10 common myths about cats that are false

Milk is good for cats, right? Actually it's not and that's just a myth.

When it comes to cats, we’ve all grown up hearing things like how they will always land on their feet, can’t get rabies or should be avoided by pregnant women at all costs.

But are these “cat facts” really true, or are they just a result of people hearing something somewhat believable and then accepting it without questioning its truthfulness?

Here are 10 common cat myths that have been debunked and are absolutely false:

1. Myth:

Indoor cats can’t get diseases


Our feline friends can contract diseases even if they live their entire lives indoors. Dogs that go both inside and outside can bring harmful organisms into the house and cats can even become infected through ingesting disease-carrying insects. According to experts at the Cat Fanciers’ Association (CFA), indoor cats are more exposed to airborne germs or those that are carried in on an owner. Leaving your shoes at the door is one way to help lessen this risk and protect your cat.

2. Myth:

Putting garlic on a cat’s food will get rid of worms


Adding garlic to your cat’s food will make it tastier, but it has no effect on worms and can cause anemia (a decrease in red blood cells) in your cat.

3. Myth:

Cats always land on their feet


Cats are some of nature’s most graceful creatures because they have no collarbones and have a very flexible spine. This body structure allows them to instinctively twist their bodies and survive falls from high places by landing feet first. However, this does not guarantee that they won’t sustain injury. Cats are more likely to become injured when falling from lower heights because they don’t always have enough time to instinctively turn and situate their body to land on their feet.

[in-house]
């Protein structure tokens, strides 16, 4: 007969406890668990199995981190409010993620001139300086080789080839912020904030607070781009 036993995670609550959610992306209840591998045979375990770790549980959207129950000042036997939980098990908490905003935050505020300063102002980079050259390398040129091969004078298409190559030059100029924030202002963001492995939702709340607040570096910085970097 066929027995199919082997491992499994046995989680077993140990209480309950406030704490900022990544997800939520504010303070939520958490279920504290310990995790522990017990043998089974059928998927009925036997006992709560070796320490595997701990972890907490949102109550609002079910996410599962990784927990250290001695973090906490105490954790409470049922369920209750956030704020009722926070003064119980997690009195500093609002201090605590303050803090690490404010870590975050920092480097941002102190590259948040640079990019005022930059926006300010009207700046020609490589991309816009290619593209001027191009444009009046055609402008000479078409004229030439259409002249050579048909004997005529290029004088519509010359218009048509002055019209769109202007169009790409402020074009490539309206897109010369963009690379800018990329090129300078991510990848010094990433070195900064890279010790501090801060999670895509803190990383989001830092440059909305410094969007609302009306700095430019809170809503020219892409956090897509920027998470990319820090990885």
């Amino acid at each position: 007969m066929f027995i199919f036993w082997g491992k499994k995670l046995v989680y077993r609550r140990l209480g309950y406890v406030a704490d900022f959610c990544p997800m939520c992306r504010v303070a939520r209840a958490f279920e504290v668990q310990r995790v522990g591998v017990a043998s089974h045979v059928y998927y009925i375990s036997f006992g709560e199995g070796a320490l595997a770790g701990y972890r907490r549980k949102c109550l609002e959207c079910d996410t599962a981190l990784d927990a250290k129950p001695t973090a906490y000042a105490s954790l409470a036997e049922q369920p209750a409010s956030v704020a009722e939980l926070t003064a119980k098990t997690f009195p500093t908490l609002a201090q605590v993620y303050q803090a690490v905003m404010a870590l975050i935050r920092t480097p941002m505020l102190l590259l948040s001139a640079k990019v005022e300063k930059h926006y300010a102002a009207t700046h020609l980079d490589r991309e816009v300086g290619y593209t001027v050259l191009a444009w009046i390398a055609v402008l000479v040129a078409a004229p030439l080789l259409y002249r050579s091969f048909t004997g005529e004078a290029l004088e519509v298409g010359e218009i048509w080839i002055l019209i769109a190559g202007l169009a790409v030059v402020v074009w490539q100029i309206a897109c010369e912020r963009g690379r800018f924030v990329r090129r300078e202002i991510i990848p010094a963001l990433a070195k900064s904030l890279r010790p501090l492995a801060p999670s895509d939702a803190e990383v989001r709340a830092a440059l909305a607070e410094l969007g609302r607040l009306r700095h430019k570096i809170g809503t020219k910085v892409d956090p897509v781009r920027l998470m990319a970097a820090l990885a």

4. Myth:

Cats can infect pregnant women with a harmful disease


Some cats can carry a disease called Toxoplasmosis, which can be transferred to humans and cause serious problems to unborn children. However, this disease cannot be contracted from cats themselves, so you can keep on loving Mr. Whiskers without fear. Toxoplasmosis spread through feces and litter, which makes the litter box the real enemy. Pregnant women should avoid this area and assign cleaning it to a friend or family.

5. Myth:

Cats can suck the breath from infants and suffocate them


There are lots of different variations of this myth but all of them are primarily built upon superstition. Contrary to popular belief, there is no evidence supporting the belief that cats will steal the breath out of a baby because they can smell the scent of milk on their breath. No infant has ever died this way. The real worry is centered on how cats like to cuddle up to warm bodies and lay around the head, neck and mouth area of a person. For this reason it’s best to keep your feline away from your newborn until they’re a little bigger.

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6. Myth:

A cat’s whiskers is what gives them their sense of balance


A cat without whiskers is not going to fall over. Cats use their whiskers to feel but they don’t help them balance in any way.

7. Myth:

Milk is good for cats


All the movies we watched where a cat was shown lapping up a saucer of milk were a lie. Ironically, though they like milk, many cats are lactose intolerant. Cow’s milk provides them no nutritional value and adults of any species have a hard time digesting the milk of another species.

8. Myth:

Cats can’t get rabies


Like most warm-blooded mammals, cats too can carry rabies. They should be vaccinated regularly according to local laws.

9. Myth:

Cats only purr when they are content


Baby cats are born blind and a mother cat will sometimes purr so that her kittens know the direction to go in order to get fed. A cat might also purr at times when it is sick, in pain or close to death.

10. Myth:

All cats hate water


Many cats shun water like the plague because it causes their fur to become waterlogged and weighs them down. However, to say that all cats hate water is incorrect.

Some domestic cat breeds such as Turkish Vans, Siberians, Bengals, Savannahs and others originating out of Europe, Asia and Africa actually like water.

Alex Phippen

Alex recently graduated with a degree in public relations and is now working as an intern helping to produce content for FamilyShare.com. Apart from writing, he enjoys sports, backpacking and spending time with his amazing family.